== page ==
Snoop Dogg recently dusted off a 1970s sit-com reference and combined it with a racial slur to take a cheap, ill-informed shot at 11 black conservatives.
Referring to his 11 hand-picked nemeses as “The Coon Bunch,” Snoop Dogg reiterated a slur which today is used similarly to “Uncle Tom” as a way to brand non-liberal blacks as race-traitors. The slur is thought to come from barracoon by way of the Portuguese barraca meaning “slave depot, pen or rough enclosure for black slaves in transit….”
In 2008 Snoop Dogg – the astute political observer, as you may remember – offered his list of reasons for voting for Barack Obama, including “He’s hugged Beyonce before and sniffed her neck,” and reasons for voting against Mitt Romney, including “He’s a Mormon but he ain’t got no hoes.” Snoop has been in and out of trouble with the law in several countries on drug and weapons charges throughout his career.
Meanwhile, let’s meet some of the people Snoop Dogg has labeled as “coons.”
Pastor Darrell C. Scott was once embroiled in legal troubles similar to the ones that have plagued Snoop Dogg: selling and using drugs and stealing cars. As a young adult, Scott became a born again Christian, and went on to found the non-denominational New Spirit Revival Center in Cleveland Heights, Ohio. His ministry has reached thousands of people directly, and many more through its Radio 1000 station which brings the Gospel to 2.5 million listeners across the globe. The ministry also hosts a sizeable, critically-acclaimed child-care center.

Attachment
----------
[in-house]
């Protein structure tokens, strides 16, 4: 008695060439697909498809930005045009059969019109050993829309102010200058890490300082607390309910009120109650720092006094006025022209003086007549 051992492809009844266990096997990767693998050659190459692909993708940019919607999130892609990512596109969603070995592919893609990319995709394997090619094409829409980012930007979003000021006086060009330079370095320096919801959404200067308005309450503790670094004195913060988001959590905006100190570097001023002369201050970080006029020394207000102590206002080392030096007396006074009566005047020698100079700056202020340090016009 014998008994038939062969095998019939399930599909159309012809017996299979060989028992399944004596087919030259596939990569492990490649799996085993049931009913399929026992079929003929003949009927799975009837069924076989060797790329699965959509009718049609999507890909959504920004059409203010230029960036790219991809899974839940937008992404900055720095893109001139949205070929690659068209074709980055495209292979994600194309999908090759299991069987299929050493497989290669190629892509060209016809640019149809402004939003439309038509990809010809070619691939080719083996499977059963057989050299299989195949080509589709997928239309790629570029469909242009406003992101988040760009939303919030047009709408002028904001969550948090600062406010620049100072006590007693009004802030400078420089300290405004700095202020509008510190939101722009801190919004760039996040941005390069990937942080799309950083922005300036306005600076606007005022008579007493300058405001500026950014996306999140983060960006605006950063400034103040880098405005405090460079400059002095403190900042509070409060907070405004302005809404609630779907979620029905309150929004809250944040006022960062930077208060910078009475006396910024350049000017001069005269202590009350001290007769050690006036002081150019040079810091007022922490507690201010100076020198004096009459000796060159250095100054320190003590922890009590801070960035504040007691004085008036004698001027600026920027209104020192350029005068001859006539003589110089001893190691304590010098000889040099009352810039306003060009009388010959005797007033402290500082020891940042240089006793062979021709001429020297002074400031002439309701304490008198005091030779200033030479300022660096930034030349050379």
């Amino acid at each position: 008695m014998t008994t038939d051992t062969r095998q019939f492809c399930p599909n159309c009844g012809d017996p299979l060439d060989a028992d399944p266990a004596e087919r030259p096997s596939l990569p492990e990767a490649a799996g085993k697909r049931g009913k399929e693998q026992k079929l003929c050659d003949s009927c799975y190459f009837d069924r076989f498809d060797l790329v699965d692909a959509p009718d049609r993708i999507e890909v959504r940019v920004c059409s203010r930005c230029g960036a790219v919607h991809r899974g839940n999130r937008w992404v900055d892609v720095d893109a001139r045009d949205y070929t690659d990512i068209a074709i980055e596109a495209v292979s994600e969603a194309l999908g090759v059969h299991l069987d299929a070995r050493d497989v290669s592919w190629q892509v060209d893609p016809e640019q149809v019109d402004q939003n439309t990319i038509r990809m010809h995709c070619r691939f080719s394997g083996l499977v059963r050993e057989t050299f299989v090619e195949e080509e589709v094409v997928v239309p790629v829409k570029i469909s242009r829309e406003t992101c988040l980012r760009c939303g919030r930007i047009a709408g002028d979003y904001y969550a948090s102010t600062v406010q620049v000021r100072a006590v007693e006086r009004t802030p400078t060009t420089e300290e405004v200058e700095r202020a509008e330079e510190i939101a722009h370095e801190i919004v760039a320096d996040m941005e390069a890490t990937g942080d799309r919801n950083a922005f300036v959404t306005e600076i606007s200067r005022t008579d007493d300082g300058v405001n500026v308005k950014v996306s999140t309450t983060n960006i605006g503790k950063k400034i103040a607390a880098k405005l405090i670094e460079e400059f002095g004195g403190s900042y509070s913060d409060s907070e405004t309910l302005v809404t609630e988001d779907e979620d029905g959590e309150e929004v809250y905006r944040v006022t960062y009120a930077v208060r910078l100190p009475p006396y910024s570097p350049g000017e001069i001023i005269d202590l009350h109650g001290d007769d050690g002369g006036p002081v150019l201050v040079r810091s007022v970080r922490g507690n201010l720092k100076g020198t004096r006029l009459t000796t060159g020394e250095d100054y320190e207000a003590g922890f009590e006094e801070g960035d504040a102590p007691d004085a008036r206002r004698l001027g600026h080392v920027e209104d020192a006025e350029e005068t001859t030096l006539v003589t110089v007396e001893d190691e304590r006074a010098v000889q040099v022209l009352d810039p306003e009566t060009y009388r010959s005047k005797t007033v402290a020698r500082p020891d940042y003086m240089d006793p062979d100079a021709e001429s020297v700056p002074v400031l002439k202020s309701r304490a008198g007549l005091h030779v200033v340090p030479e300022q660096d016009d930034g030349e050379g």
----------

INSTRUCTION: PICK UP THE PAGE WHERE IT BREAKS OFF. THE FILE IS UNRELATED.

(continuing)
Terrence K. Williams is an actor, comedian, and viral political commentator who has succeeded despite a rough upbringing in which he bounced around a series of foster homes in the Oklahoma City area. Since achieving viral internet fame, Williams “has dedicated his platform and comedic career to improving the lives of underprivileged children everywhere.”
Herman Cain graduated from the historically-black Morehouse College, rose through the Pillsbury Company, eventually becoming chairman and CEO of Godfather’s Pizza for 10 years, served as chairman of the Federal Reserve Bank of Kansas City, and was the CEO of the National Restaurant Association from 1996 to 1999. In addition to running in the 2012 Republican presidential primaries, this self-made multi-millionaire focuses his philanthropic efforts on helping inner-city youths get ahead in life.
Candace Owens is the author of the forthcoming book Blackout, currently a #1 best seller on Amazon. Although initially critical of President Donald Trump, negative interactions with liberals during the early stages of her career caused her to re-evaluate her politics and move to support Trump. She has since worked for TurningPoint USA, served as a guest host on Fox News, and currently hosts The Candace Owens Show for PragerU. She also founded the Blexit movement to encourage African Americans to abandon the Democratic Party, aiming “to change the narrative that surrounds America’s minority communities – with a particular focus on African Americans.”